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Maintaining your dog’s mobility and activity levels is crucial for their physical and mental well-being. Assistive devices, such as a dog wheelchair, were developed specifically for this purpose. Although the idea of a dog wheelchair may have seemed ludicrous a few years ago, it now plays a vital role in helping countless dogs that struggle with mobility issues.
Unsure if a wheelchair is right for your dog? You’re not alone. With so many options available, it can be overwhelming. If you’re not sure what the right mobility solution is for your dog, we can help.
What a dog wheelchair does
When you think of a wheelchair, you’re likely to imagine someone who is immobile, sitting down, unable to stand or move their legs. A dog wheelchair is very different from this. Although there are paralyzed dogs that benefit from a wheelchair, the experience is much closer to a set of crutches or even a walker.
Just like a walker, when a dog uses a cart, they stand upright and can move their back legs. The wheelchair’s frame offers support and stability enabling them to walk (and even run) with its assistance. The rear wheels of the wheelchair are in line with the dog’s hips and act as additional support for the dog’s legs. In short, a dog wheelchair is a mobility tool that helps a dog to walk and stay active.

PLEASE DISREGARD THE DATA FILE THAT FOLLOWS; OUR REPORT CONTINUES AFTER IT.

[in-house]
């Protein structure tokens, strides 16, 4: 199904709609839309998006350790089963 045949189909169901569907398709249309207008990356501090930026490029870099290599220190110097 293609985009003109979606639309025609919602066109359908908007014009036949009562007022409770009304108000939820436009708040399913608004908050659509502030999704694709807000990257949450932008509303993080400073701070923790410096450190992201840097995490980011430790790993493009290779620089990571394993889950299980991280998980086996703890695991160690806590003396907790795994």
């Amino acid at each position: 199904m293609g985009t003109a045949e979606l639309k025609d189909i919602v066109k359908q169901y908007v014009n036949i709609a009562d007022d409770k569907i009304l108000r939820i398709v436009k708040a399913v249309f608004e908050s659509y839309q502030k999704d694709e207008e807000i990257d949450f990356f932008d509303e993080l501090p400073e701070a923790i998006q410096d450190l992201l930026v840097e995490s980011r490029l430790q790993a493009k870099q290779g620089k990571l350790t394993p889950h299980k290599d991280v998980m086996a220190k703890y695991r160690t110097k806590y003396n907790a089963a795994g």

Assessing a dog’s need for a wheelchair
Does your dog tire easily?
Do their back legs shake or give out occasionally?
Does your dog struggle to stand?
Has your dog’s hind end atrophied?
Is maintaining balance an issue for your dog?
Has your dog’s mobility noticeably changed?
If you answered yes to any of these questions, your dog could benefit from a cart. Dog wheelchairs aren’t just for fully paralyzed pups. There are a whole host of reasons why a dog might need a wheelchair for temporary use as they recover from a knee injury or for longer-term mobility support for older dogs dealing with joint pain or mobility loss. Talk to your veterinarian for support and guidance. Your vet understands your dog’s diagnosis, what level of support your dog needs, and can help guide you to the right mobility solution for your pet.
Test your dog’s leg strength